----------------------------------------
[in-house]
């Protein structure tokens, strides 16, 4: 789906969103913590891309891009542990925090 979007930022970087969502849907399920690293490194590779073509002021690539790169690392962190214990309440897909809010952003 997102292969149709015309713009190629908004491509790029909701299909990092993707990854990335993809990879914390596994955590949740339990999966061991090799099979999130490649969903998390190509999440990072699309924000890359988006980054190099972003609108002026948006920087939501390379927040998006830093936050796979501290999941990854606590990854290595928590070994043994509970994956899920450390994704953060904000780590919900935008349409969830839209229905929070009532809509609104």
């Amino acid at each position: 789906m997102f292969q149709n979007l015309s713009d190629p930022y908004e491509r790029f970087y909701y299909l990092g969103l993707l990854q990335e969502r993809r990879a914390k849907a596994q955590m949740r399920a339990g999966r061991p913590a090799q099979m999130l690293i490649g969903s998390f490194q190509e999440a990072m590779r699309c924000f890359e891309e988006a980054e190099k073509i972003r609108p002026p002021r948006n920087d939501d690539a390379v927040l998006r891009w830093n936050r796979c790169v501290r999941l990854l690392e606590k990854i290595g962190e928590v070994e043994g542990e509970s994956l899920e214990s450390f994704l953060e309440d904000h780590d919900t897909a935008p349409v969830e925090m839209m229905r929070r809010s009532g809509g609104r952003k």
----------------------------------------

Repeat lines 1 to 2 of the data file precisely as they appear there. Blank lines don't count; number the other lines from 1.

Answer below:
[in-house]
């Protein structure tokens, strides 16, 4: 789906969103913590891309891009542990925090 979007930022970087969502849907399920690293490194590779073509002021690539790169690392962190214990309440897909809010952003 997102292969149709015309713009190629908004491509790029909701299909990092993707990854990335993809990879914390596994955590949740339990999966061991090799099979999130490649969903998390190509999440990072699309924000890359988006980054190099972003609108002026948006920087939501390379927040998006830093936050796979501290999941990854606590990854290595928590070994043994509970994956899920450390994704953060904000780590919900935008349409969830839209229905929070009532809509609104």